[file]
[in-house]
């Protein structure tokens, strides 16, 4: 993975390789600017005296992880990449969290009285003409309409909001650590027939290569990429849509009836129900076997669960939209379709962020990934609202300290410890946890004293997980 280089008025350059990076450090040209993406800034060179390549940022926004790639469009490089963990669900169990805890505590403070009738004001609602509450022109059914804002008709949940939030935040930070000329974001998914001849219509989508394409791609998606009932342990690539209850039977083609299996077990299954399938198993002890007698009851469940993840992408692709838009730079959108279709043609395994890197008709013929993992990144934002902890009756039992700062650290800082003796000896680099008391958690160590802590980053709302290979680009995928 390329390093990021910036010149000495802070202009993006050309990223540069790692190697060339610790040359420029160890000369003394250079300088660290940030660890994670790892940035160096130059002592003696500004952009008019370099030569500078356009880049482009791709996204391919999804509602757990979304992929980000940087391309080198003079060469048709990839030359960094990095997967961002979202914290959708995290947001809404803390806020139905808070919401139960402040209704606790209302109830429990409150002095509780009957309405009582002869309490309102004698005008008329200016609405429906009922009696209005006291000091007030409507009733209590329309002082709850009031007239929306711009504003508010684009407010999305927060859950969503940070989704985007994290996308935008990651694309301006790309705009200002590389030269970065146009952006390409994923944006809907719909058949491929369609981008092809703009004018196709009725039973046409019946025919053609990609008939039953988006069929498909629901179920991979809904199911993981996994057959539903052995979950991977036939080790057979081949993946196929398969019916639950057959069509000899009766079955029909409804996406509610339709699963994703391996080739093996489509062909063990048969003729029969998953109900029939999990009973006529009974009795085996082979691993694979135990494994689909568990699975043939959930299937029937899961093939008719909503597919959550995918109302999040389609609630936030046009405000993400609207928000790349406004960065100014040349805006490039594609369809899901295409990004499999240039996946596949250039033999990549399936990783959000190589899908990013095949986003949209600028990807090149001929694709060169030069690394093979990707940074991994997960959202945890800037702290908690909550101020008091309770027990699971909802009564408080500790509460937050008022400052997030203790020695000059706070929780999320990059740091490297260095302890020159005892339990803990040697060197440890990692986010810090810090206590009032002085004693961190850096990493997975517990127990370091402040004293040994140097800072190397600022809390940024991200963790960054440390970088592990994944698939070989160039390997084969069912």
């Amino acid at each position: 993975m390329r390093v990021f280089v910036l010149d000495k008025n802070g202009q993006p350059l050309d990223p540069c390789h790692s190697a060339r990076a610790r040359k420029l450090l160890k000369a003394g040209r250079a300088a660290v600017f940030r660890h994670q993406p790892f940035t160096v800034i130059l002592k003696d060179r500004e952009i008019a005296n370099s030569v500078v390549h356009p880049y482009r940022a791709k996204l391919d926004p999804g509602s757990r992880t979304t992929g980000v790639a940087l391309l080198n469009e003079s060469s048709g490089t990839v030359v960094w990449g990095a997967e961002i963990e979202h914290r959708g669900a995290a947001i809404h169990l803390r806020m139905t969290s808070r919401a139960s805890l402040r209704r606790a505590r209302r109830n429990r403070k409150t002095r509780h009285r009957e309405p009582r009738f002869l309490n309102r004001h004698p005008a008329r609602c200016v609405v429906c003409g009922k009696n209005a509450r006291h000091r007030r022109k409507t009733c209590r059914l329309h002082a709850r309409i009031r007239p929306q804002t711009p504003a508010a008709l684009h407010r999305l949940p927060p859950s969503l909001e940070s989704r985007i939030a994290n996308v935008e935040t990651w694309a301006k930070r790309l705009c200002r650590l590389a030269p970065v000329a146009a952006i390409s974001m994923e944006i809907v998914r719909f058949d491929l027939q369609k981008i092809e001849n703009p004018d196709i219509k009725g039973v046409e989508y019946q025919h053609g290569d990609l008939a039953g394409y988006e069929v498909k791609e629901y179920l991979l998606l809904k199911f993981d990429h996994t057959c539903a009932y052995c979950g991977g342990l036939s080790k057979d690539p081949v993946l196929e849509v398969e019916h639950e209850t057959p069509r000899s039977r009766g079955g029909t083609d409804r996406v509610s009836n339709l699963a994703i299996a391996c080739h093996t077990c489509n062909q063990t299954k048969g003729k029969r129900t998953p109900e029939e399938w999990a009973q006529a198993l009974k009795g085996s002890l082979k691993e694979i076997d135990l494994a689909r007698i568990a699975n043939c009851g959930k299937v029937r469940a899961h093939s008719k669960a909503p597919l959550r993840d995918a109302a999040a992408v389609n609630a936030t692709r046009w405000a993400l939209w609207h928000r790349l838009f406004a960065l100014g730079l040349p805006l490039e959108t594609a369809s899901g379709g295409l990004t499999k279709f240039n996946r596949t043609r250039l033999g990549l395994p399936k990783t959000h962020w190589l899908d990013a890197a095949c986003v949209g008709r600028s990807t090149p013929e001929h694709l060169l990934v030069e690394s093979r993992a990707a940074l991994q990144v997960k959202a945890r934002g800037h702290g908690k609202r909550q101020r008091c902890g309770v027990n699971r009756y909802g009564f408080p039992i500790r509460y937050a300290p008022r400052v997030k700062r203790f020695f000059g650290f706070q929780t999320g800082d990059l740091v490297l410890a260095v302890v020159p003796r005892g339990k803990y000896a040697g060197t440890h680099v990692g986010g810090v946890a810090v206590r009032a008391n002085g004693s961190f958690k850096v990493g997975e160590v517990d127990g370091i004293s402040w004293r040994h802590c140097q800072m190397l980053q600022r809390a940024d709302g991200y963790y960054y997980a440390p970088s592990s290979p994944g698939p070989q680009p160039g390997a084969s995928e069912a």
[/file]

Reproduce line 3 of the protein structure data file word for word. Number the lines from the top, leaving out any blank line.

């Amino acid at each position: 993975m390329r390093v990021f280089v910036l010149d000495k008025n802070g202009q993006p350059l050309d990223p540069c390789h790692s190697a060339r990076a610790r040359k420029l450090l160890k000369a003394g040209r250079a300088a660290v600017f940030r660890h994670q993406p790892f940035t160096v800034i130059l002592k003696d060179r500004e952009i008019a005296n370099s030569v500078v390549h356009p880049y482009r940022a791709k996204l391919d926004p999804g509602s757990r992880t979304t992929g980000v790639a940087l391309l080198n469009e003079s060469s048709g490089t990839v030359v960094w990449g990095a997967e961002i963990e979202h914290r959708g669900a995290a947001i809404h169990l803390r806020m139905t969290s808070r919401a139960s805890l402040r209704r606790a505590r209302r109830n429990r403070k409150t002095r509780h009285r009957e309405p009582r009738f002869l309490n309102r004001h004698p005008a008329r609602c200016v609405v429906c003409g009922k009696n209005a509450r006291h000091r007030r022109k409507t009733c209590r059914l329309h002082a709850r309409i009031r007239p929306q804002t711009p504003a508010a008709l684009h407010r999305l949940p927060p859950s969503l909001e940070s989704r985007i939030a994290n996308v935008e935040t990651w694309a301006k930070r790309l705009c200002r650590l590389a030269p970065v000329a146009a952006i390409s974001m994923e944006i809907v998914r719909f058949d491929l027939q369609k981008i092809e001849n703009p004018d196709i219509k009725g039973v046409e989508y019946q025919h053609g290569d990609l008939a039953g394409y988006e069929v498909k791609e629901y179920l991979l998606l809904k199911f993981d990429h996994t057959c539903a009932y052995c979950g991977g342990l036939s080790k057979d690539p081949v993946l196929e849509v398969e019916h639950e209850t057959p069509r000899s039977r009766g079955g029909t083609d409804r996406v509610s009836n339709l699963a994703i299996a391996c080739h093996t077990c489509n062909q063990t299954k048969g003729k029969r129900t998953p109900e029939e399938w999990a009973q006529a198993l009974k009795g085996s002890l082979k691993e694979i076997d135990l494994a689909r007698i568990a699975n043939c009851g959930k299937v029937r469940a899961h093939s008719k669960a909503p597919l959550r993840d995918a109302a999040a992408v389609n609630a936030t692709r046009w405000a993400l939209w609207h928000r790349l838009f406004a960065l100014g730079l040349p805006l490039e959108t594609a369809s899901g379709g295409l990004t499999k279709f240039n996946r596949t043609r250039l033999g990549l395994p399936k990783t959000h962020w190589l899908d990013a890197a095949c986003v949209g008709r600028s990807t090149p013929e001929h694709l060169l990934v030069e690394s093979r993992a990707a940074l991994q990144v997960k959202a945890r934002g800037h702290g908690k609202r909550q101020r008091c902890g309770v027990n699971r009756y909802g009564f408080p039992i500790r509460y937050a300290p008022r400052v997030k700062r203790f020695f000059g650290f706070q929780t999320g800082d990059l740091v490297l410890a260095v302890v020159p003796r005892g339990k803990y000896a040697g060197t440890h680099v990692g986010g810090v946890a810090v206590r009032a008391n002085g004693s961190f958690k850096v990493g997975e160590v517990d127990g370091i004293s402040w004293r040994h802590c140097q800072m190397l980053q600022r809390a940024d709302g991200y963790y960054y997980a440390p970088s592990s290979p994944g698939p070989q680009p160039g390997a084969s995928e069912a």